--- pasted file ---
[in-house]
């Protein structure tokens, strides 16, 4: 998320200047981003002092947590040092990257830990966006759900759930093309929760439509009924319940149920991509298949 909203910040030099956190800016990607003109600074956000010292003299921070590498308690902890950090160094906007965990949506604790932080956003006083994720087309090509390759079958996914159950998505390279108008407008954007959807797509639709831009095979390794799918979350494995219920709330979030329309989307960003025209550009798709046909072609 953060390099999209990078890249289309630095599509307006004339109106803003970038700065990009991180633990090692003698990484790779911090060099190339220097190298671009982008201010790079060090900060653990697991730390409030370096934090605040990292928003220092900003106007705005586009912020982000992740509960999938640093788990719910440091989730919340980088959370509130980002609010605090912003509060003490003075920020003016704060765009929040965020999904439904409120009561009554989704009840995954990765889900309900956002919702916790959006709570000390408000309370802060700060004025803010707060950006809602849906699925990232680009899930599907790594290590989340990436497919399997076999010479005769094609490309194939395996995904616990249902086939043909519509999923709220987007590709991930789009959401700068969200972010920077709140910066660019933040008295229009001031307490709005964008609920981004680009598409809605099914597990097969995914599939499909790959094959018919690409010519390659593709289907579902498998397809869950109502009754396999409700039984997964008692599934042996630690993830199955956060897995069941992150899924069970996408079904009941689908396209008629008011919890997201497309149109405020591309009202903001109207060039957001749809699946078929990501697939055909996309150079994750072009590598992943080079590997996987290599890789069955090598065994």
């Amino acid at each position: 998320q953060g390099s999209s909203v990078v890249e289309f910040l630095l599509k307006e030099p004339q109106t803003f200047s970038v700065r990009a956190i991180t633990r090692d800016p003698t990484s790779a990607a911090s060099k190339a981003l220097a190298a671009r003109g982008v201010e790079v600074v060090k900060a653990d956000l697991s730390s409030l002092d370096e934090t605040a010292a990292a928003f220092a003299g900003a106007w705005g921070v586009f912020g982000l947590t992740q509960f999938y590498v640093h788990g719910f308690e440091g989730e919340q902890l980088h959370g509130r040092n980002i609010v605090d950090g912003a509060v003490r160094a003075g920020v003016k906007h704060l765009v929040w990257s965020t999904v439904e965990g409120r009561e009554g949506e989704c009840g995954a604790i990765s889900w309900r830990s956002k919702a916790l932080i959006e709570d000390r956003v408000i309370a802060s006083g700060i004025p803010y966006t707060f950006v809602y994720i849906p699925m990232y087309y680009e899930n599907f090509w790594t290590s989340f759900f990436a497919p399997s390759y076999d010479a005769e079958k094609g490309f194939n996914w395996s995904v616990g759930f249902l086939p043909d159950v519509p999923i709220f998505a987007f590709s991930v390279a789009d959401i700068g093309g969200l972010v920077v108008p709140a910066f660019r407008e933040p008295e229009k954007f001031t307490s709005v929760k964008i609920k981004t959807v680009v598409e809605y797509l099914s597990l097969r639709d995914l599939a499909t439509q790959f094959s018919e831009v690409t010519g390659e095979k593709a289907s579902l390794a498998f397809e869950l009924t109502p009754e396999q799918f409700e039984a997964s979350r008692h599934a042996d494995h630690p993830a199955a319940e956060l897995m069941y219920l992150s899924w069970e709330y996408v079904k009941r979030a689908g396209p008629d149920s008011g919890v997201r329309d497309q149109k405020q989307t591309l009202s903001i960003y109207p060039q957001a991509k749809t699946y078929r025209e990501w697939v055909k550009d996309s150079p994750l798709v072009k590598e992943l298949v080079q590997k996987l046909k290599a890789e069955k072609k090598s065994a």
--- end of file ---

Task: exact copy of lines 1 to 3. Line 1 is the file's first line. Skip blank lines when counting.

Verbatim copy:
[in-house]
């Protein structure tokens, strides 16, 4: 998320200047981003002092947590040092990257830990966006759900759930093309929760439509009924319940149920991509298949 909203910040030099956190800016990607003109600074956000010292003299921070590498308690902890950090160094906007965990949506604790932080956003006083994720087309090509390759079958996914159950998505390279108008407008954007959807797509639709831009095979390794799918979350494995219920709330979030329309989307960003025209550009798709046909072609 953060390099999209990078890249289309630095599509307006004339109106803003970038700065990009991180633990090692003698990484790779911090060099190339220097190298671009982008201010790079060090900060653990697991730390409030370096934090605040990292928003220092900003106007705005586009912020982000992740509960999938640093788990719910440091989730919340980088959370509130980002609010605090912003509060003490003075920020003016704060765009929040965020999904439904409120009561009554989704009840995954990765889900309900956002919702916790959006709570000390408000309370802060700060004025803010707060950006809602849906699925990232680009899930599907790594290590989340990436497919399997076999010479005769094609490309194939395996995904616990249902086939043909519509999923709220987007590709991930789009959401700068969200972010920077709140910066660019933040008295229009001031307490709005964008609920981004680009598409809605099914597990097969995914599939499909790959094959018919690409010519390659593709289907579902498998397809869950109502009754396999409700039984997964008692599934042996630690993830199955956060897995069941992150899924069970996408079904009941689908396209008629008011919890997201497309149109405020591309009202903001109207060039957001749809699946078929990501697939055909996309150079994750072009590598992943080079590997996987290599890789069955090598065994």
């Amino acid at each position: 998320q953060g390099s999209s909203v990078v890249e289309f910040l630095l599509k307006e030099p004339q109106t803003f200047s970038v700065r990009a956190i991180t633990r090692d800016p003698t990484s790779a990607a911090s060099k190339a981003l220097a190298a671009r003109g982008v201010e790079v600074v060090k900060a653990d956000l697991s730390s409030l002092d370096e934090t605040a010292a990292a928003f220092a003299g900003a106007w705005g921070v586009f912020g982000l947590t992740q509960f999938y590498v640093h788990g719910f308690e440091g989730e919340q902890l980088h959370g509130r040092n980002i609010v605090d950090g912003a509060v003490r160094a003075g920020v003016k906007h704060l765009v929040w990257s965020t999904v439904e965990g409120r009561e009554g949506e989704c009840g995954a604790i990765s889900w309900r830990s956002k919702a916790l932080i959006e709570d000390r956003v408000i309370a802060s006083g700060i004025p803010y966006t707060f950006v809602y994720i849906p699925m990232y087309y680009e899930n599907f090509w790594t290590s989340f759900f990436a497919p399997s390759y076999d010479a005769e079958k094609g490309f194939n996914w395996s995904v616990g759930f249902l086939p043909d159950v519509p999923i709220f998505a987007f590709s991930v390279a789009d959401i700068g093309g969200l972010v920077v108008p709140a910066f660019r407008e933040p008295e229009k954007f001031t307490s709005v929760k964008i609920k981004t959807v680009v598409e809605y797509l099914s597990l097969r639709d995914l599939a499909t439509q790959f094959s018919e831009v690409t010519g390659e095979k593709a289907s579902l390794a498998f397809e869950l009924t109502p009754e396999q799918f409700e039984a997964s979350r008692h599934a042996d494995h630690p993830a199955a319940e956060l897995m069941y219920l992150s899924w069970e709330y996408v079904k009941r979030a689908g396209p008629d149920s008011g919890v997201r329309d497309q149109k405020q989307t591309l009202s903001i960003y109207p060039q957001a991509k749809t699946y078929r025209e990501w697939v055909k550009d996309s150079p994750l798709v072009k590598e992943l298949v080079q590997k996987l046909k290599a890789e069955k072609k090598s065994a």